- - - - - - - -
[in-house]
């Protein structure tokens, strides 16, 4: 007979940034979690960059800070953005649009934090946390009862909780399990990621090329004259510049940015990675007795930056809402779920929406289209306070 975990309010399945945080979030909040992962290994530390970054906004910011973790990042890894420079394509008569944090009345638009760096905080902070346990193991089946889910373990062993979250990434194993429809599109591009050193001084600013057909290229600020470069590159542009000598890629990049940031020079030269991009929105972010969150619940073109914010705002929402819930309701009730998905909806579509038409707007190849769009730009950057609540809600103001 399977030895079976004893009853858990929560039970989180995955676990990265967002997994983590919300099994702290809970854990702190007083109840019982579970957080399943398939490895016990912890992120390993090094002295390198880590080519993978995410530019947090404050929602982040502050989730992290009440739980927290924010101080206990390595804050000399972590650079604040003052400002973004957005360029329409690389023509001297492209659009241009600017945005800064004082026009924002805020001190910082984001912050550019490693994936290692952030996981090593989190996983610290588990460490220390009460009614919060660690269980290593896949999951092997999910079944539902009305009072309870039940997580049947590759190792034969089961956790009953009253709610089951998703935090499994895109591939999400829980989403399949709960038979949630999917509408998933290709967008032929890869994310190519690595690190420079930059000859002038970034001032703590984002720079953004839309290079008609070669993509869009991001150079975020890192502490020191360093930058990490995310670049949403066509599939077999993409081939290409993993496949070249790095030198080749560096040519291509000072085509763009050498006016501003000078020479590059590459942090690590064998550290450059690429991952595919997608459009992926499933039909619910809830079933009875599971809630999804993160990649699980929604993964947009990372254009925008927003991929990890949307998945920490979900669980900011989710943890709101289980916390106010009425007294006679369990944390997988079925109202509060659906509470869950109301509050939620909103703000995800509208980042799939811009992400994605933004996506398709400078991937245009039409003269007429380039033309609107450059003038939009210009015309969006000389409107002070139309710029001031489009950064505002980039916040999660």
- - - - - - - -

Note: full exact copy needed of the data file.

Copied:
[in-house]
């Protein structure tokens, strides 16, 4: 007979940034979690960059800070953005649009934090946390009862909780399990990621090329004259510049940015990675007795930056809402779920929406289209306070 975990309010399945945080979030909040992962290994530390970054906004910011973790990042890894420079394509008569944090009345638009760096905080902070346990193991089946889910373990062993979250990434194993429809599109591009050193001084600013057909290229600020470069590159542009000598890629990049940031020079030269991009929105972010969150619940073109914010705002929402819930309701009730998905909806579509038409707007190849769009730009950057609540809600103001 399977030895079976004893009853858990929560039970989180995955676990990265967002997994983590919300099994702290809970854990702190007083109840019982579970957080399943398939490895016990912890992120390993090094002295390198880590080519993978995410530019947090404050929602982040502050989730992290009440739980927290924010101080206990390595804050000399972590650079604040003052400002973004957005360029329409690389023509001297492209659009241009600017945005800064004082026009924002805020001190910082984001912050550019490693994936290692952030996981090593989190996983610290588990460490220390009460009614919060660690269980290593896949999951092997999910079944539902009305009072309870039940997580049947590759190792034969089961956790009953009253709610089951998703935090499994895109591939999400829980989403399949709960038979949630999917509408998933290709967008032929890869994310190519690595690190420079930059000859002038970034001032703590984002720079953004839309290079008609070669993509869009991001150079975020890192502490020191360093930058990490995310670049949403066509599939077999993409081939290409993993496949070249790095030198080749560096040519291509000072085509763009050498006016501003000078020479590059590459942090690590064998550290450059690429991952595919997608459009992926499933039909619910809830079933009875599971809630999804993160990649699980929604993964947009990372254009925008927003991929990890949307998945920490979900669980900011989710943890709101289980916390106010009425007294006679369990944390997988079925109202509060659906509470869950109301509050939620909103703000995800509208980042799939811009992400994605933004996506398709400078991937245009039409003269007429380039033309609107450059003038939009210009015309969006000389409107002070139309710029001031489009950064505002980039916040999660």